Can Technology be a Differentiator? by Sue Bergin

Nearly every marketing seminar you come across touches on differentiation. Market differentiation is that quality, or bundle of values or attributes, that makes you unique. It makes your services stand out from the crowded advisory marketplace.

Recently, SEI surveyed advisors and asked whether technology was used as a point of differentiation. 55% tout technical capabilities to some degree. To break that number down further, 15% said that they regularly tout technology as a differentiator; 45% occasionally use it.

40% said that they would never boast their technology because it wouldn’t be a selling point.

When these statistics overlay advisors’ responses to another statistic, a clearer picture emerges. SEI also asked advisors to describe their firm’s current use of technology. Here are the results:

• 12% claimed to be at the cutting edge, indicating that they have invested heavily and utilize its full capabilities.
• 58% said they had the right tools in place, but haven’t fully integrated them.
• 20% conceded that they have talked about upgrading their technology but haven’t gotten around to it.

There are several ways advisors use technology to gain efficiency and grow their practice. Client-facing technology investments improve the client experience. Financial planning software, mobile technologies, website design, and educational tools are types of client-facing technologies. They help the advisor provide added value and service to their clients.

Clients are far more likely to be impressed if they can see how the technology makes their lives easier. How encouraged will the client be if you have the tools to help them become more financially organized? Account aggregation and consolidated client reporting are other excellent examples. Some clients are drawn to innovative and “cool” technology that they can talk about to their friends. In this way, client-facing technologies can be a clear differentiator, particularly if the advisor’s technology offering is unique and has perceived value to the client.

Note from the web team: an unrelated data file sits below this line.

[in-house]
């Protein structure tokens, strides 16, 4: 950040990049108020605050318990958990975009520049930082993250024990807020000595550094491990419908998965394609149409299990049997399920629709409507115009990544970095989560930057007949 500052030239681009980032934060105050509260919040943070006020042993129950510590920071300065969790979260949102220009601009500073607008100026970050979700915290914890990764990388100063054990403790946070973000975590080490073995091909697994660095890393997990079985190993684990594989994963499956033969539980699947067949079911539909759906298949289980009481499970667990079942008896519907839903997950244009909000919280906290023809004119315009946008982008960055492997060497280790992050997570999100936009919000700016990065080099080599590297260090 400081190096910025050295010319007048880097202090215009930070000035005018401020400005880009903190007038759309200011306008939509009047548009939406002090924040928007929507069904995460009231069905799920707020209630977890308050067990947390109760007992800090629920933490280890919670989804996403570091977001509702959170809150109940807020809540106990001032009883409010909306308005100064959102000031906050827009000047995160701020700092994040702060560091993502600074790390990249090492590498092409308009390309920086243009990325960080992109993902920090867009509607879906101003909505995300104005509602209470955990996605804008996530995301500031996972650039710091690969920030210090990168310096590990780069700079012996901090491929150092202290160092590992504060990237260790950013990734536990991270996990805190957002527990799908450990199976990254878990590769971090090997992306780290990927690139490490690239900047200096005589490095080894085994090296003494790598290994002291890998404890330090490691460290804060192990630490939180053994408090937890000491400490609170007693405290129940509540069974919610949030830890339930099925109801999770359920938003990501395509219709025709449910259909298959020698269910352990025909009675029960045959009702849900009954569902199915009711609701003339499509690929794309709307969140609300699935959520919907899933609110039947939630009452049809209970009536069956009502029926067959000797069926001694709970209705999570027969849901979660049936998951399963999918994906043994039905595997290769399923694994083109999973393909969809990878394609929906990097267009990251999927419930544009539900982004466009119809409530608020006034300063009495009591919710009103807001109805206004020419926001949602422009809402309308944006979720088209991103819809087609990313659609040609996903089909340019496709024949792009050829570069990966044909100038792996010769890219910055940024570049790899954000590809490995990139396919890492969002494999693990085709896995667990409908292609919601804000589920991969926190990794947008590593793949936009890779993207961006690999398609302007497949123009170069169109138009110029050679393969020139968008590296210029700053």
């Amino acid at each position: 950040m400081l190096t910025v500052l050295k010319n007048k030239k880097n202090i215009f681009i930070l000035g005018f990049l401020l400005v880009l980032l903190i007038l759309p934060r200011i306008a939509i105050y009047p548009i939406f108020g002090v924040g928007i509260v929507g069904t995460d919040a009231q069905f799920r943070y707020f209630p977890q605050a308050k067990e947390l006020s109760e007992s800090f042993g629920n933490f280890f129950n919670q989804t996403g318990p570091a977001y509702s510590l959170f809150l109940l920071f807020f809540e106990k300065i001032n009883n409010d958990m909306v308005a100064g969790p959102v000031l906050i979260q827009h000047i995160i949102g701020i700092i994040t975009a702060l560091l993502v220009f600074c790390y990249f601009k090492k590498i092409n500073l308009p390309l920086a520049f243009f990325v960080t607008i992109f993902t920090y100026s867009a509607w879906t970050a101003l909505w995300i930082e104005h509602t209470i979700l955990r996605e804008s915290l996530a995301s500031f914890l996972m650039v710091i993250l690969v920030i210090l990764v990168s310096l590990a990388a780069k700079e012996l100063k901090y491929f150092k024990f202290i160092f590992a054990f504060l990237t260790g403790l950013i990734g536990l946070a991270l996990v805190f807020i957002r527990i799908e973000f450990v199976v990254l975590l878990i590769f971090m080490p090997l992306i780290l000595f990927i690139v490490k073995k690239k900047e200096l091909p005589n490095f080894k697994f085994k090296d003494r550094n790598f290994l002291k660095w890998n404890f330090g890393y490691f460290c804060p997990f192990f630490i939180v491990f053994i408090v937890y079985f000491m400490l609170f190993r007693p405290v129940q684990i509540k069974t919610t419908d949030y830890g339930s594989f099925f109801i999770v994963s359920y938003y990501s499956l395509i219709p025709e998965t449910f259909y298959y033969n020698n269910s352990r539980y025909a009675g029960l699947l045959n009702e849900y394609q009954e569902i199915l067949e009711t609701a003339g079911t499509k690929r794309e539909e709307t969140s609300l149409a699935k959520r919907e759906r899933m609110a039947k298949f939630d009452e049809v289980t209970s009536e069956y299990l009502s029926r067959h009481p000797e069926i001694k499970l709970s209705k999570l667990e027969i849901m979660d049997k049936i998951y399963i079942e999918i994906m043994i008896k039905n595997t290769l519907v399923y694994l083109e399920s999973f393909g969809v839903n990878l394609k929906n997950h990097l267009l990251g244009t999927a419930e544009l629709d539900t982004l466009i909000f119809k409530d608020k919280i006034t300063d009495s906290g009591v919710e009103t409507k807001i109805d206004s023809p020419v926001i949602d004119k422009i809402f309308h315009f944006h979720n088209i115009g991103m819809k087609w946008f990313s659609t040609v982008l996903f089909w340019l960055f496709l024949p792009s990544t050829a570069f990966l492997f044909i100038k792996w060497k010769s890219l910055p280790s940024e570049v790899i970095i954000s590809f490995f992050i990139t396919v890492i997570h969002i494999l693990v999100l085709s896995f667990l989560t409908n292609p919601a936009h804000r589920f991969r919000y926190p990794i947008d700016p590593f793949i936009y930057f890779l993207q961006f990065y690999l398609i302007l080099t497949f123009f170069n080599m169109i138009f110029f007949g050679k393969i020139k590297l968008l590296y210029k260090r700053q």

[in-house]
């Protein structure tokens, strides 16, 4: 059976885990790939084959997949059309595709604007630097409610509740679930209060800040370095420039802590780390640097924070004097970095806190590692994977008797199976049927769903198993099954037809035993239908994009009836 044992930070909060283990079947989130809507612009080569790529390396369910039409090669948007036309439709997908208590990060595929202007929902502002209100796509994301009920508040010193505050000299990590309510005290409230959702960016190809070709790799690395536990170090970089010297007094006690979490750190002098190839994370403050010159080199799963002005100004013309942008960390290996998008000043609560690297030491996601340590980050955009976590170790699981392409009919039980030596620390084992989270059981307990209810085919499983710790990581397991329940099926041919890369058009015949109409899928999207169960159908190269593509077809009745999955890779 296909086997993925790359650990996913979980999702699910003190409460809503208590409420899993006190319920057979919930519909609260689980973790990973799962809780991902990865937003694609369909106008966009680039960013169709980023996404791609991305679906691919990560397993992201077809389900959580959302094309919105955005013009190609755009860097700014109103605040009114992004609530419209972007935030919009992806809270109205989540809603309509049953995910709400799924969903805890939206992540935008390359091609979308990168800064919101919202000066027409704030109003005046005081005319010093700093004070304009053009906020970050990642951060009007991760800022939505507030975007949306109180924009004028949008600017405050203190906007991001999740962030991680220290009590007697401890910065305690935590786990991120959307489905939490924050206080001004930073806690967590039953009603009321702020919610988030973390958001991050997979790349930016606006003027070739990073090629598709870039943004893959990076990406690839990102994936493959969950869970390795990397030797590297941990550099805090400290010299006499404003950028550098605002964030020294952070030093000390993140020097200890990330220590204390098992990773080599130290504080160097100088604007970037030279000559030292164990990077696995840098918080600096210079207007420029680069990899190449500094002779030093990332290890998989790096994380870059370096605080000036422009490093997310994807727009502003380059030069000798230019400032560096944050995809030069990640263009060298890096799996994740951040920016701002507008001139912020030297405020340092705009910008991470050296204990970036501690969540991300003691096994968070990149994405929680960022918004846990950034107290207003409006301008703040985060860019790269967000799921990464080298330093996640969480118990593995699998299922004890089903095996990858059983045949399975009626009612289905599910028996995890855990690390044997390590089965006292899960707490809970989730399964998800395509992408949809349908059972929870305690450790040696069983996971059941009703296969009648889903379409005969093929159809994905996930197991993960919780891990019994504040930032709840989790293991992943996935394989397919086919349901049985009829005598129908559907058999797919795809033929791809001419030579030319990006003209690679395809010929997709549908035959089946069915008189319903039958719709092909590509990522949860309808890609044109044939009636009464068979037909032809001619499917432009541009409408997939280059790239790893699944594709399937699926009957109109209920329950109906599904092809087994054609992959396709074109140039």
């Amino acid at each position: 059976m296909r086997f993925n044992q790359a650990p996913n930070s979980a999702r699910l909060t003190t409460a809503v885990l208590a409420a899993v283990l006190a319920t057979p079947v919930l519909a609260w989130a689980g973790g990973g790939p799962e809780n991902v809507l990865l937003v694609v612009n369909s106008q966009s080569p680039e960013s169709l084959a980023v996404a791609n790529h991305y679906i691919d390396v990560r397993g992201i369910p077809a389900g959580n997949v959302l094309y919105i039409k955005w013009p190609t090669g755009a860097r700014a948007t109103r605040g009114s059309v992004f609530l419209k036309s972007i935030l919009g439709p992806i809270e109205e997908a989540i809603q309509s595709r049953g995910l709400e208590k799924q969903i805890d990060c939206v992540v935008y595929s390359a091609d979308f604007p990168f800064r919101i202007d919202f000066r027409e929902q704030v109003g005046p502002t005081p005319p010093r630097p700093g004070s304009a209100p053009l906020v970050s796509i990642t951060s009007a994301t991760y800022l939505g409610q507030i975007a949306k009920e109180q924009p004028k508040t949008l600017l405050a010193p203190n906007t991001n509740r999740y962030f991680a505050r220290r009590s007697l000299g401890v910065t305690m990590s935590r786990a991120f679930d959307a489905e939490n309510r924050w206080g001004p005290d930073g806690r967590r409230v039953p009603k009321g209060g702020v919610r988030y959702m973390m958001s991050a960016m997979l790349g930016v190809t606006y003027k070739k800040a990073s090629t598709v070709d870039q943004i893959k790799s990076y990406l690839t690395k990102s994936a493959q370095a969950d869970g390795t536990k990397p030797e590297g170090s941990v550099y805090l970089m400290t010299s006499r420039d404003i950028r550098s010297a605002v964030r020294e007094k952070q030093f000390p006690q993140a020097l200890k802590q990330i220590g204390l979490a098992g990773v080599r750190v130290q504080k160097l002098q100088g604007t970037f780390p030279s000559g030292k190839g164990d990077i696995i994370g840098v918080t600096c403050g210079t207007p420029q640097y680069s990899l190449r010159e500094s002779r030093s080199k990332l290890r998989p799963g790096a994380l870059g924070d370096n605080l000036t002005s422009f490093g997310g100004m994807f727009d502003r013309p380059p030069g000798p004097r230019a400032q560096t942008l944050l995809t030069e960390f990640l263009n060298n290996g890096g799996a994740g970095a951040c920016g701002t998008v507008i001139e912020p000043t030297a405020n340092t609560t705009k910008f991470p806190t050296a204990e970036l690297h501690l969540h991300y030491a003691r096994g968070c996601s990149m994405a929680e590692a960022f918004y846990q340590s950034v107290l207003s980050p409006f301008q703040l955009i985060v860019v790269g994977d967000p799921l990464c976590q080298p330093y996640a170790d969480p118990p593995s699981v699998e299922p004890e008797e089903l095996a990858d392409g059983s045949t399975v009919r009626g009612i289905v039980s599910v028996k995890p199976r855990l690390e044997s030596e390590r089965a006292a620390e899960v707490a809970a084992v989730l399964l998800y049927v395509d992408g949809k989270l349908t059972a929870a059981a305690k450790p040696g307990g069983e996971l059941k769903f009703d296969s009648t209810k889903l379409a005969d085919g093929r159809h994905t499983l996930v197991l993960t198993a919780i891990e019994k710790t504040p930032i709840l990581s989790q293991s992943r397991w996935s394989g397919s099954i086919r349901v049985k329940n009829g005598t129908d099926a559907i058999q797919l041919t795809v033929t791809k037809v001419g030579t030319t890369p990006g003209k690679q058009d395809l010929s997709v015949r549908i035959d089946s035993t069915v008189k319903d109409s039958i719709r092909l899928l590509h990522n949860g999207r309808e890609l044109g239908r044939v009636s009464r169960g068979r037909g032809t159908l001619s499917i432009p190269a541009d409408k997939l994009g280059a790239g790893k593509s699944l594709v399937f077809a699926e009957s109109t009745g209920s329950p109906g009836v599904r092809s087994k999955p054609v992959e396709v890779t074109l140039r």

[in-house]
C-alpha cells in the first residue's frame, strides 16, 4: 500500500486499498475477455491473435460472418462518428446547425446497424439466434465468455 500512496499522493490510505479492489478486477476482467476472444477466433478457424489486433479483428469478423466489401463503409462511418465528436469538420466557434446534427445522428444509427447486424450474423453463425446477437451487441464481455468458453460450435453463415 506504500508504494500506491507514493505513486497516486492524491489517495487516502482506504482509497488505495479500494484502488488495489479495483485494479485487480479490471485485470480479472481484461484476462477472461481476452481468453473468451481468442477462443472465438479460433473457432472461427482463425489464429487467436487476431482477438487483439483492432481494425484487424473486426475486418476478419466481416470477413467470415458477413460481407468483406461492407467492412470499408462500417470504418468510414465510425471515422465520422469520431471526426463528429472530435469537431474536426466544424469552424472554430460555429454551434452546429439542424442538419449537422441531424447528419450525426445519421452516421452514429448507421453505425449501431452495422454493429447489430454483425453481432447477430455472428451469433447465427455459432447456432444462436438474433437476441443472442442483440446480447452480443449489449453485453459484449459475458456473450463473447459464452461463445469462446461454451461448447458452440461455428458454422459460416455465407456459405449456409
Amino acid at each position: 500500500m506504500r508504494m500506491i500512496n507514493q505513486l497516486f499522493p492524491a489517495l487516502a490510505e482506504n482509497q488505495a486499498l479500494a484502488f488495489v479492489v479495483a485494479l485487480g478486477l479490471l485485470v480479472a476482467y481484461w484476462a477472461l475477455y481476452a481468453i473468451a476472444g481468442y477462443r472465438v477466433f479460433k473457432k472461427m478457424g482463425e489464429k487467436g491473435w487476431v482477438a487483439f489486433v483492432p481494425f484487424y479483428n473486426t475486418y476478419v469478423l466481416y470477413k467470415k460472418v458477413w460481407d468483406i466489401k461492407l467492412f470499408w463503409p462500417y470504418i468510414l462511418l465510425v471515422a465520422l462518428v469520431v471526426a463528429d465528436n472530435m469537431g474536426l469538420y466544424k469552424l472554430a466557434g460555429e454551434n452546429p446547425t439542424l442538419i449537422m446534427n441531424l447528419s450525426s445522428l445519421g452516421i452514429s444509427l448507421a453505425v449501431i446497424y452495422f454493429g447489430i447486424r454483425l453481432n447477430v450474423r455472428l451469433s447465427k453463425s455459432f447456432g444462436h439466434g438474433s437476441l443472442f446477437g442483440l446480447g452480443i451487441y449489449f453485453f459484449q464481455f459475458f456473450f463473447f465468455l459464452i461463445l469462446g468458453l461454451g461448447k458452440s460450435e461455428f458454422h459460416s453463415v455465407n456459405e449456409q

Back-office technologies improve efficiency and increase effectiveness. CRMs, end-to-end business processes, transaction processing, and portfolio management all play a supportive, behind-the-scenes role in helping the advisor perform better. These systems are incredibly important to helping advisors grow their practice, but don’t share the limelight that a mobile wealth management application app might enjoy.

Advisors allocate their resources according to whether or not they view technology as a potential selling point to clients. 40% of the respondents to SEI’s survey did not see technology as a selling point. Those individuals likely invested in back-office technology, or are part of the 20% pool that conceded that they are in need of technology upgrades, but haven’t gotten around to it yet.

Without question, an advisor’s expertise and commitment to engagement in the relationship should always be the focal point of any pitch. Client-facing technology, however, does indeed play a role in shaping clients’ perception of value. In the eyes of an increasing number of clients, better technology means better service.

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